Archive | women’s issues RSS feed for this section

Review: Queen of Shadows by Dianne Sylvan

30 Sep

Favorite Lines: “She stood over them in the now-pouring rain, blood oozing down her thighs, her hands fisted at her sides, and ground her emotions into them like putting out a cigarette in someone’s arm. She made them feel the fear and pain of every woman they raped and killed, imagining their last thoughts.”  (p. 22)

Able to manipulate people’s emotions, Miranda Grey has become somewhat of a recluse as her ability grew faster than her brain’s ability to process it. Her desire to keep a roof over her head forces out of her small apartment to Mel’s Bar twice a week where she performs in front of an audience.

After one of her late night performances, Miranda is brutally assaulted on her way home and her reaction to the assault leaves her attackers dead. Fortunately for her head vampire David Solomon arrives and cleans up her mess. He is determined to teach her everything she needs to know in order to manage her supernatural gifts because he knows she is one small step away from going mad.

Queen of Shadow by Dianne Sylvan is a book which combines the best of urban fantasy and romance. Sylvan clearly divides the book in two sections: “Pomegranate Seeds” (urban fantasy) and “The River Styx” (romance). With those divisions, it was easy to see the first half of the book would focus on Miranda reaching her lowest point, as well as her introduction to the shadow world, and that the second half would be where she was reborn. (Learn about pomegranate seeds or the River Styx by researching Greek and Roman mythology.) 

Vampires live in the shadows of the world, but David Solomon is the prime, or leader of those living in the urban setting of Austin, Texas. An internal battle taking place in the vampire community which means Miranda is not going to a “happy vampire haven.” There are vampires who feel they have the right to kill humans despite the fact that David banned it. This means that Miranda is exchanging one deadly world for another. 

Queen of Shadows is a book which follows a down trodden woman on a journey of rediscovery. A woman who learns to pull herself out of a filthy alley while creating a better life for herself. This journey would not have been possible without a man, but there are periods in this book where Sylvan pulls him away from Miranda to prove a point. Women do not need a man to save them; in the end every woman must want to save herself. She needs to be comfortable with herself or do everything in her power to become comfortable with herself regardless of her surroundings.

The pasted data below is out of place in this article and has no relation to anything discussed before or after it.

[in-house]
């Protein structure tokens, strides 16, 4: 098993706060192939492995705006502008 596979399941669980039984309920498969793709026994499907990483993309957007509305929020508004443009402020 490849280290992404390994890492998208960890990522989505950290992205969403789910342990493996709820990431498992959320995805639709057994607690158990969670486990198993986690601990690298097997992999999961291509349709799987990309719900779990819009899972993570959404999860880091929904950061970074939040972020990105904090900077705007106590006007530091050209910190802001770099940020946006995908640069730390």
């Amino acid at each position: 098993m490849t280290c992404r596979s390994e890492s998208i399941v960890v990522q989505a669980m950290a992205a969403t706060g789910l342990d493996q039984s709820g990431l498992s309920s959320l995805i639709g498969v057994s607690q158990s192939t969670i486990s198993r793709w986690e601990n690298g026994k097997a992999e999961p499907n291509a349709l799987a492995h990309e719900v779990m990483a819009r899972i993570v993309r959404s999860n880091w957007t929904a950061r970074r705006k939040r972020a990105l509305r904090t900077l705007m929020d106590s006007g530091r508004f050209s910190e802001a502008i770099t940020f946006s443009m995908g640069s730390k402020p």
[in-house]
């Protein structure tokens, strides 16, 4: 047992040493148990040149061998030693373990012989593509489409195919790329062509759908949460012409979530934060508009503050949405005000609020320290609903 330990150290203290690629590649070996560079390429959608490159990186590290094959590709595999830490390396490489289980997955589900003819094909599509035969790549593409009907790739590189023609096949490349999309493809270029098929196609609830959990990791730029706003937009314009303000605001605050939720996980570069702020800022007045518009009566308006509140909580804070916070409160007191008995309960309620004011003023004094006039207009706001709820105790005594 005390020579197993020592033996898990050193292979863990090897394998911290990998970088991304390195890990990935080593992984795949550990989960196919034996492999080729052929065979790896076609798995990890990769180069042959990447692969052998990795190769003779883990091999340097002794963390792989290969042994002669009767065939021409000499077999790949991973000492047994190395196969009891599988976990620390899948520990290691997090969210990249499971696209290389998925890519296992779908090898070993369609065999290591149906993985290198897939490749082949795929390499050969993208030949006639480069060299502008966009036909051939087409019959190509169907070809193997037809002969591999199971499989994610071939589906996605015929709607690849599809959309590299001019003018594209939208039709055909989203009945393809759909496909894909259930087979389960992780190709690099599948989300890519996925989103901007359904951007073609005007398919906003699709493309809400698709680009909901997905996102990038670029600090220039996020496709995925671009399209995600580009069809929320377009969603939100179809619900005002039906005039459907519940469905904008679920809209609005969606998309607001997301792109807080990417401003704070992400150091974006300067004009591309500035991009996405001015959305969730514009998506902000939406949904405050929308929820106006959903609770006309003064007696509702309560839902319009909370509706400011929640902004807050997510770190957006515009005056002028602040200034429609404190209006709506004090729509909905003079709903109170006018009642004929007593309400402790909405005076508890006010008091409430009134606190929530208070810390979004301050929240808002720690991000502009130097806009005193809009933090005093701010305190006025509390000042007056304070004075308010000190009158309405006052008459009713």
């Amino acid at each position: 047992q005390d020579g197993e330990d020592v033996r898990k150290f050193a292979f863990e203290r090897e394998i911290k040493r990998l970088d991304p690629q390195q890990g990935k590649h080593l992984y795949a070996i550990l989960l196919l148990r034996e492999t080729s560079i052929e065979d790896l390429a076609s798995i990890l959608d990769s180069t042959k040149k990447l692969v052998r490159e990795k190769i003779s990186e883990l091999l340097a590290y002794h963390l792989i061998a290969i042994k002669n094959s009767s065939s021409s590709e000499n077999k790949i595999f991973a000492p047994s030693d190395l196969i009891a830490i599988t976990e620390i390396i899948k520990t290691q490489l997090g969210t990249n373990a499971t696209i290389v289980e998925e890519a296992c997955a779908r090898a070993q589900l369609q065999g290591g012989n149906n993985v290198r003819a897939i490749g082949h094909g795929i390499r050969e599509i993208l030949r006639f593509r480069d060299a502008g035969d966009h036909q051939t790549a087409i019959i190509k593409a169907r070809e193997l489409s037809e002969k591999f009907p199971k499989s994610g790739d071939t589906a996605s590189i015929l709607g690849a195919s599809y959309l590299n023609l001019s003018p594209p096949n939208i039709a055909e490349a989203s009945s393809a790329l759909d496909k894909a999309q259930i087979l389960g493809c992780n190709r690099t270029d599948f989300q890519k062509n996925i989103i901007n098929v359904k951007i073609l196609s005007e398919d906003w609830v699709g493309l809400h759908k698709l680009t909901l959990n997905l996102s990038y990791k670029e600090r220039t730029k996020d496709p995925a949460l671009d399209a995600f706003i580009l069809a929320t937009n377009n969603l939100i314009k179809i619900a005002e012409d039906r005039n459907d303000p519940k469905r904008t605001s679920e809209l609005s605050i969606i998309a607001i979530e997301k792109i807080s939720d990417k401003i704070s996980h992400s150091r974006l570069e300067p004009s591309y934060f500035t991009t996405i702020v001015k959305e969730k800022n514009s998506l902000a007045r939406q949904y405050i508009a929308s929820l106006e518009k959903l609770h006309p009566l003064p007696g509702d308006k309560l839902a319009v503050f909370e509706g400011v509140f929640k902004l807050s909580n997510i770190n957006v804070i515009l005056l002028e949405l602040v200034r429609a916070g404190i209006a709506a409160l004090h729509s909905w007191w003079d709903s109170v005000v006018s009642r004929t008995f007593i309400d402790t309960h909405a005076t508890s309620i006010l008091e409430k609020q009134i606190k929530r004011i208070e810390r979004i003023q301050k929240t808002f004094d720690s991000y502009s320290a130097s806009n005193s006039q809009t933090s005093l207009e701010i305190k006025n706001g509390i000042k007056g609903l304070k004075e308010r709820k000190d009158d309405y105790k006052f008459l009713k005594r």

I thoroughly enjoyed book one in Sylvan’s Shadow World series. I don’t know when the next book in the series will be out, but it will be an instant buy for me.

Want to know what other bloggers think? Visit:

Dear Author
Smexy Books
Lurve ala Mode

I ♥ Covers: Whedonistas

23 Sep

Welcome to the first episode of I ♥ Covers. Today I bring you Whedonistas. Awesome comic book exterior which will house a collection of essays written  by a ton of strong female UF and fantasy writers like: Sharon Shinn, Jeanne Stein, Seanan McGuire, Elizabeth Bear, Cathryynne M. Valente, Maria Lima, Jackie Kessler, and Sarah Monette.

I love that there is a woman of color on the cover holding a stake and the “wanted” like poster of Joss Whedon. It is the best looking book of essays I have ever seen. I can’t wait to get my hands on this sucka. The Barnes & Noble website says it will be released in March 2011.

Tender Graces by Kathryn Magendie

13 Apr

tendergracesmagendieFavorite Lines: “Mothers–they have so much power. a few little words, and a few unthoughtful actions, can nurture or destroy a child. It’s a power I always said I’d use wisely. I sometimes feel as if I’ve failed.” (ARC  p. 195)

Bonus Favorite Lines: “Grandpa Luke tried beating the babies from Grandma Faith at first. His fists made the first two children, a girl and a boy, come out strong jawed and ornery. He told her the third one was born dead, wrapped its twisted body in his oily flannel shirt, and buried it in the woods. But Grandma thought she heard a pitiful mewling as he left the room and that sound haunted her to her last thought. While Grandpa scraped the burial dirt from his fingernails, Grandma cried.” (p. ARC 9)

Virginia Kate Carey was born in the Appalachian Mountains of West Virginia to a wild young woman and a smooth salesman. One of three children, she revisits her painful childhood after her mother passes away and she returns to handle her mother’s affairs.

Dragged into the past by a journal that houses her grandmother’s thoughts and is peppered with her mother’s comments, Virginia Kate begins the journey of coming to terms with her mother’s selfishness and inadequacies, while discovering that she can always find her way home.

Ms. Magendie‘s debut story is an excellent foray into the world of poverty, alcoholism, and abuse, and showcases humanity’s ability to claw itself up from it all. She takes a young woman born into poverty and placed in hellish situations, and forces her to come to terms with the path that led to her pain. She shows her heroine, Virginia Kate, what her grandmother and mother were exposed to, from infanticide to molestation. This gives the heroine empathy and enables her to see a little more deeply into her troubled family’s past.